Soil degradation: A matter of concern

“Where is soil? We have already poisoned it,” a veteran environment journalist pointed at the present crisis that haunts soil, the basis for all life forms on earth. The point in discussion was how human activities like deforestation and urbanisation have accelerated land degradation.

Mining of natural resources, waste dumping and chemical-intensive agriculture are some of the activities that have put soils under pressure. The nature of mining process leads to a cha-in of actions – deforestation, soil and water contamination, loss of biodiversity – resulting in soil degradation and destruction.

While extraction of resources and related activities make soil lifeless, every gram of unsegregated and untreated waste we dispose is harmful too. That the smell of rotten garbage has begun haunting city dwellers after  villages in the periphery – which are the cities’ dumping yards – started overflowing and became unmanageable leading to health problems, indicates the gravity of the situation.

Agriculture is another factor that influences soil biota. Deforestation to bring more land under cultivation, mono-cropping and chemical-intensive farming practices have led to land degradation.

Though soil constitutes the foundation of agricultural sustainability and healthy ecosystem function, it has been ignored for long. We should understand that only fertile and productive soils can produce wholesome, nutritious food.

As per an estimate of the United Nations Environment Programme (UNEP), more than 23 per cent of world’s agricultural land has become non-arable. The problem is more acute in India.

According to estimates of the Indian Council of Agricultural Research, about 120.40 mha of the total geographical area of 328.73 mha is affected by various levels of land degradation. About 5.3 billion tonnes of soil get eroded every year. Of this, 29 per cent is permanently lost to the sea, 10 per cent is deposited in reservoirs reducing their storage capacity. With this, about 54 lakh tonnes of soil nutrients get washed away.

At the same time, indiscriminate use of chemical inputs and water has made soil saline. Increased silt and weeds due to the overuse of chemicals has led to the creation of dead zones in rivers and seas.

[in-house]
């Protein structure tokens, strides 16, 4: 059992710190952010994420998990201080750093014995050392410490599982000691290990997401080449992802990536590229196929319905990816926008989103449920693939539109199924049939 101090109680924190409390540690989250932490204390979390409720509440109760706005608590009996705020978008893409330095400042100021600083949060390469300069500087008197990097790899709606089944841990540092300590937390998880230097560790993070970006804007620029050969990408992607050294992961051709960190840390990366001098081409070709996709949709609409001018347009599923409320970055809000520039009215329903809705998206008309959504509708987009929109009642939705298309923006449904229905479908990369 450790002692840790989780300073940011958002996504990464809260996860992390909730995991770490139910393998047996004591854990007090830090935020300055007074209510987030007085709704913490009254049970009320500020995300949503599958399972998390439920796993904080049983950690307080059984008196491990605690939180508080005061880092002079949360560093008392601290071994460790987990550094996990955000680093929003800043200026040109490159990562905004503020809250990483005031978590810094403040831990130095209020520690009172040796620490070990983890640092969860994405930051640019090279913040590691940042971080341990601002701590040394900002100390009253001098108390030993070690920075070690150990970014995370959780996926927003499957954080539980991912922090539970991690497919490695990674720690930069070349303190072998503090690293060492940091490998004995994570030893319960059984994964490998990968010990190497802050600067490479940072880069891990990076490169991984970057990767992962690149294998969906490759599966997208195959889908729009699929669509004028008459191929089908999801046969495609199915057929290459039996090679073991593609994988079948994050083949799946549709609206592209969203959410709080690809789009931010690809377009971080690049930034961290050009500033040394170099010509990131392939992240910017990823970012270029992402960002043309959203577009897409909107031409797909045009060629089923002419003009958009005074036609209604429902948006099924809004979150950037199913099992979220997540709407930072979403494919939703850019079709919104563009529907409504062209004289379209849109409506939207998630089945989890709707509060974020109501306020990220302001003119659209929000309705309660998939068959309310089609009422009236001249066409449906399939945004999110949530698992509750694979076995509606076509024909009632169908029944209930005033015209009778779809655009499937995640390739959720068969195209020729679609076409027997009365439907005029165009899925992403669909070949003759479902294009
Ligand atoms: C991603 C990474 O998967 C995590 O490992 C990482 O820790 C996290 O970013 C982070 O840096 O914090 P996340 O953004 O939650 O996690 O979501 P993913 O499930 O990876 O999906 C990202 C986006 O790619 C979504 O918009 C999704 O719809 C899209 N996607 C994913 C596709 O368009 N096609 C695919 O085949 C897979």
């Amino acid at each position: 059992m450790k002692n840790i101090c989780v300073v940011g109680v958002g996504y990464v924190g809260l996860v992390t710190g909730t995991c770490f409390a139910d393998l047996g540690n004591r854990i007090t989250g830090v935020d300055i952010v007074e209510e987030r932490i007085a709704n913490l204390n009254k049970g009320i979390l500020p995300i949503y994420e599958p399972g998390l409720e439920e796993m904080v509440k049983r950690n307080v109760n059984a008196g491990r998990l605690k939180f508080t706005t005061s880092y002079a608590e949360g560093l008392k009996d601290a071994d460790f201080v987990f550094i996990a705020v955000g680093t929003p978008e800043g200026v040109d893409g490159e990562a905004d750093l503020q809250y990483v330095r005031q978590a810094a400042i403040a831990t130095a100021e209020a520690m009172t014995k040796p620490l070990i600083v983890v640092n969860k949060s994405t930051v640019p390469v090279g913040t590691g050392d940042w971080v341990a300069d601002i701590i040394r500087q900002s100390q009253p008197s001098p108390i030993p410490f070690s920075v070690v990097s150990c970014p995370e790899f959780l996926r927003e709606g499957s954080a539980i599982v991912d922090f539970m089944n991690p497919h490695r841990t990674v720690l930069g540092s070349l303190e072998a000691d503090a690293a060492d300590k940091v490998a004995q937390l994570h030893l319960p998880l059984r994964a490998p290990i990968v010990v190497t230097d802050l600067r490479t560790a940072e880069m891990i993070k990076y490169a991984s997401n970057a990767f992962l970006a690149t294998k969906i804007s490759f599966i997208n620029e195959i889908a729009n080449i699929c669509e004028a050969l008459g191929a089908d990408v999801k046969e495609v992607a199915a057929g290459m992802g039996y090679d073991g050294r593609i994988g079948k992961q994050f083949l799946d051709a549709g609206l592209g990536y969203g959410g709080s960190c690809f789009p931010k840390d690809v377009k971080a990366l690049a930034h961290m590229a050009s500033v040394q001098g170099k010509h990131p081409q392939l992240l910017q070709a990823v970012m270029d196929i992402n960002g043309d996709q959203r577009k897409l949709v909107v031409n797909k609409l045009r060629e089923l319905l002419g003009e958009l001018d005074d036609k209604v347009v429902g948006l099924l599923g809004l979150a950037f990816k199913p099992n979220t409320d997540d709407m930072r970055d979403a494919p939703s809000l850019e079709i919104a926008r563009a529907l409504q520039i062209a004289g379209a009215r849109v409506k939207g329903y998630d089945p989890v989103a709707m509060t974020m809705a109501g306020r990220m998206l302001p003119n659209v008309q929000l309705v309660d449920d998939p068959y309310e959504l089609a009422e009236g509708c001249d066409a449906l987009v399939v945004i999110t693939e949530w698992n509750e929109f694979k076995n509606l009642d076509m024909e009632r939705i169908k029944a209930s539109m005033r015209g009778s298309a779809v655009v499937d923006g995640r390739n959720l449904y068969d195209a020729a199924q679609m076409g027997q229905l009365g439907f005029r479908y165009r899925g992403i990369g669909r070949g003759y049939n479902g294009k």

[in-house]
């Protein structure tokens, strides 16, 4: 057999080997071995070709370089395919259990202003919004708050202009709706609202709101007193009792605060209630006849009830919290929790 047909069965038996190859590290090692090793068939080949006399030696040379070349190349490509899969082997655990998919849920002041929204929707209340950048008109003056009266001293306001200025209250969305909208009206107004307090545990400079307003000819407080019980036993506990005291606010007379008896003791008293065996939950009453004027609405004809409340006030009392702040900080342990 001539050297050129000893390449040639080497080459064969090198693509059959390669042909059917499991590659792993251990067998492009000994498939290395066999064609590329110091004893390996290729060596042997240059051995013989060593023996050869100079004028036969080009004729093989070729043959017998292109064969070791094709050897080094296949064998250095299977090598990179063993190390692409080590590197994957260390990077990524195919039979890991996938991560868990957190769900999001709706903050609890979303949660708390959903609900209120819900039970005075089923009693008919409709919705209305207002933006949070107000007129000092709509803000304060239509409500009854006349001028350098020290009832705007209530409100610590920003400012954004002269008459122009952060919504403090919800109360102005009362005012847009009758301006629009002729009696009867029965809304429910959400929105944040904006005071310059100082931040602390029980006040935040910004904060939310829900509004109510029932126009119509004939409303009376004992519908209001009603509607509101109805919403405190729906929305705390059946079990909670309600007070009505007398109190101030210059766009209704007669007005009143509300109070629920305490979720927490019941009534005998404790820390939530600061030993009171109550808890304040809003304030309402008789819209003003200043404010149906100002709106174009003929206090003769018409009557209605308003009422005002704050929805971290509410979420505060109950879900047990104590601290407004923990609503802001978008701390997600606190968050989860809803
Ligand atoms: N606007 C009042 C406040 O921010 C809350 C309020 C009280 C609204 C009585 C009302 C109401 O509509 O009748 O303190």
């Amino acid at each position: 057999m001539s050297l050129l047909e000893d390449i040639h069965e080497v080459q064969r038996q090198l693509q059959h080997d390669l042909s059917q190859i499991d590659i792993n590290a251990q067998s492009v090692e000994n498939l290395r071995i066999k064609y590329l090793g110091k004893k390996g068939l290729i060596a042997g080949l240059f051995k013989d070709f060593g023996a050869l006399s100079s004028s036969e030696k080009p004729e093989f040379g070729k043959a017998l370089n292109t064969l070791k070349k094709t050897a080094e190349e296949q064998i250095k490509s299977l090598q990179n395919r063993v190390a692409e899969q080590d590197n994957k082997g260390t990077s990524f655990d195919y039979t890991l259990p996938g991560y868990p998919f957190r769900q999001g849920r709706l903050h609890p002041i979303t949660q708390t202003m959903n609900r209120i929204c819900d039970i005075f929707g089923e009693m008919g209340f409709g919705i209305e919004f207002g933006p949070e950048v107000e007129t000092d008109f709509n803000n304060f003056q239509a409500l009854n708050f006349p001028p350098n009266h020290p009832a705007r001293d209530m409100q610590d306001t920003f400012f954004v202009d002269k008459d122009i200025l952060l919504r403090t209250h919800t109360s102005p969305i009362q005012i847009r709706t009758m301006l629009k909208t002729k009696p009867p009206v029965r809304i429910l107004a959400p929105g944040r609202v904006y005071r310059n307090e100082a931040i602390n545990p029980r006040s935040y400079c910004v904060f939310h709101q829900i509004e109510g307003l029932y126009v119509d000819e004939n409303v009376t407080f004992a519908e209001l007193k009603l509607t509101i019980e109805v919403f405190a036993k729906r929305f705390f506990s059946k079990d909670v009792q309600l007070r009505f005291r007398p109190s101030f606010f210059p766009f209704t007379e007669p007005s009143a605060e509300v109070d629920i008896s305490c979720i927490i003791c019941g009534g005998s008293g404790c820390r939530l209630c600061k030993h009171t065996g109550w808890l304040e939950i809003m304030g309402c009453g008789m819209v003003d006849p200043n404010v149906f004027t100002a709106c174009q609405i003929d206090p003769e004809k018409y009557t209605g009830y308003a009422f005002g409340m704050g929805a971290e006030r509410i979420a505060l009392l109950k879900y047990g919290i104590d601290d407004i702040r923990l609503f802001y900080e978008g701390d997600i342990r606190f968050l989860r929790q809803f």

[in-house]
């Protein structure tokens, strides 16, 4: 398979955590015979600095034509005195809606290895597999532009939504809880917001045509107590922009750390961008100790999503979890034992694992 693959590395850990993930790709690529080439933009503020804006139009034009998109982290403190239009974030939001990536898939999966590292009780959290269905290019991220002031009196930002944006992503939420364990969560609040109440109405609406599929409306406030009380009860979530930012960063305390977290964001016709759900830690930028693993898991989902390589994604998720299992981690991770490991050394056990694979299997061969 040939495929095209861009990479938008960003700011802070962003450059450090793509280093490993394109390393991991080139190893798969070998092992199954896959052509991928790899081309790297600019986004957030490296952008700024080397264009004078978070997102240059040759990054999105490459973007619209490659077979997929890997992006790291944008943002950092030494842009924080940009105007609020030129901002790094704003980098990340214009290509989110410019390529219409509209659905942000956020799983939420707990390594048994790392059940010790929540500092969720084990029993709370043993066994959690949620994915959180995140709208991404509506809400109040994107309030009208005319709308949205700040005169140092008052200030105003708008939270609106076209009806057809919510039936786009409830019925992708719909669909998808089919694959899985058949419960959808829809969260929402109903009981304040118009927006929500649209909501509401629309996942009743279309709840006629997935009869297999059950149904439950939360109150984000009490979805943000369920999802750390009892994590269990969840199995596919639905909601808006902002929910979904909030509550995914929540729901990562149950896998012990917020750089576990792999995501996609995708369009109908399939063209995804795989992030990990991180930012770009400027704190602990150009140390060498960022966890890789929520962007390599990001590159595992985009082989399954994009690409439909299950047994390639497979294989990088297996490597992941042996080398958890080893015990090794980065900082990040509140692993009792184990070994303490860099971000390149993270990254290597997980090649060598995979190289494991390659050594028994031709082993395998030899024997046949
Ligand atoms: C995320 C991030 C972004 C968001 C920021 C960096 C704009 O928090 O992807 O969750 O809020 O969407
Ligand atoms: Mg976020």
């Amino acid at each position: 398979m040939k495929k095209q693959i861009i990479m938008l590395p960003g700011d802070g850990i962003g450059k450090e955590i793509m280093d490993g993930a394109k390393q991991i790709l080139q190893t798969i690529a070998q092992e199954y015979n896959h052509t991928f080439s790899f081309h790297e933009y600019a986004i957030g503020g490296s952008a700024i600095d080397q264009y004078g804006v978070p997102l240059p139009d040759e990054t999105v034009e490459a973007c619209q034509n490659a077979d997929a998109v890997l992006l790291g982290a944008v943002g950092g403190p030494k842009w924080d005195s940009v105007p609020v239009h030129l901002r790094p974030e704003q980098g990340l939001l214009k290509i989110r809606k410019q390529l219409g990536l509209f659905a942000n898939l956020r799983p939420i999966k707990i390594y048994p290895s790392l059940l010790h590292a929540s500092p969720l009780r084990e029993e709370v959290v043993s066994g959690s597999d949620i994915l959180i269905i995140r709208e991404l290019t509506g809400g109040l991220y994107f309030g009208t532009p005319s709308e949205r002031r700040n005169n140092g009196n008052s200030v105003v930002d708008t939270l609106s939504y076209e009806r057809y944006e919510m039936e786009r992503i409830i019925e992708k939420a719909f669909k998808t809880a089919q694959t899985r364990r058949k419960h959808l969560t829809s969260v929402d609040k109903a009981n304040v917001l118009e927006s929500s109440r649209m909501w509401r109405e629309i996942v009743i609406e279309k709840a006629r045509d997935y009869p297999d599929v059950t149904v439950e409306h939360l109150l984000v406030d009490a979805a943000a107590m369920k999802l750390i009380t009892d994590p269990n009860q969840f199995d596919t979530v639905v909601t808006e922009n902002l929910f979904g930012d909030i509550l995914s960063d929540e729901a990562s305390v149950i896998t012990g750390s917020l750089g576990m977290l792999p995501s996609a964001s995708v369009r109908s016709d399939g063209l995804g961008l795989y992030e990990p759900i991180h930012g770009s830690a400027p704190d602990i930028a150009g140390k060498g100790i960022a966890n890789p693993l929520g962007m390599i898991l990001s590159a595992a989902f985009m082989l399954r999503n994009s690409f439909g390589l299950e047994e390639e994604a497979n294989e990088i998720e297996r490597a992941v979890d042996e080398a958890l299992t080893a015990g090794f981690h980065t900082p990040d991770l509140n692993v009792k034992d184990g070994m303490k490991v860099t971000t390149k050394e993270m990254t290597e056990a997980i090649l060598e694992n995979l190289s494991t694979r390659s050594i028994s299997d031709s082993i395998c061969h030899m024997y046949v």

But, all is not lost. Many individuals and organisations are trying to revive soil. One such effort, which has now gained momentum in the country, is legume farming. Farmers, who have realised that humus (orga-nic matter) enhances soil quality and improves plant immunity, have opted for green manure to improve soil health and thus fertility. This practice reduces the growth of weeds, infestation of diseases, and enhances the organic component of soil.

It also raises microbial activity of soil, increases the water holding capacity and reduces salinity. Stress on crop diversity, proper mulching, and use of appropriate crops play an important role in nourishing soil. Farmers have realised that cover crops help build a balanced ecosystem and develop the right kind of micro-climate for the plants.

Soil cannot be looked at in isolation, regardless of all the problems that are linked to it. We should connect it with food, water, climate, biodiversity and life. Soil also contributes to climate change mitigation.

The present poor state of soil has also forced the research fraternity to shift its focus – from improved yield and increased varieties to the conservation of natural resources.That 2015 is the International Year of Soils brings more significance to the World Soil Day being observed on December 5 (today). The Food and Agriculture Organisation of the UN, under the theme “Soils: a solid ground for life” this year, is making all efforts to create awareness am-ong people about the multiples roles soils play to support life.

On this occasion, the Status of the World’s Soil Resources Report, the first ever global assessment of soils and soil change was released at the FAO headquarters, Rome. The report concludes that the majority of the world’s soil resources are in only fair, poor or very poor condition.

Yes, it’s time we link granites that make beautiful kitchen tops and attractive flooring to acres of barren lands. It is important for the government and people to understand the significance of healthy soils to achieve food security and nutritional goals and work towards preserving and restoring sustainable eco-systems to ensure soil revival.

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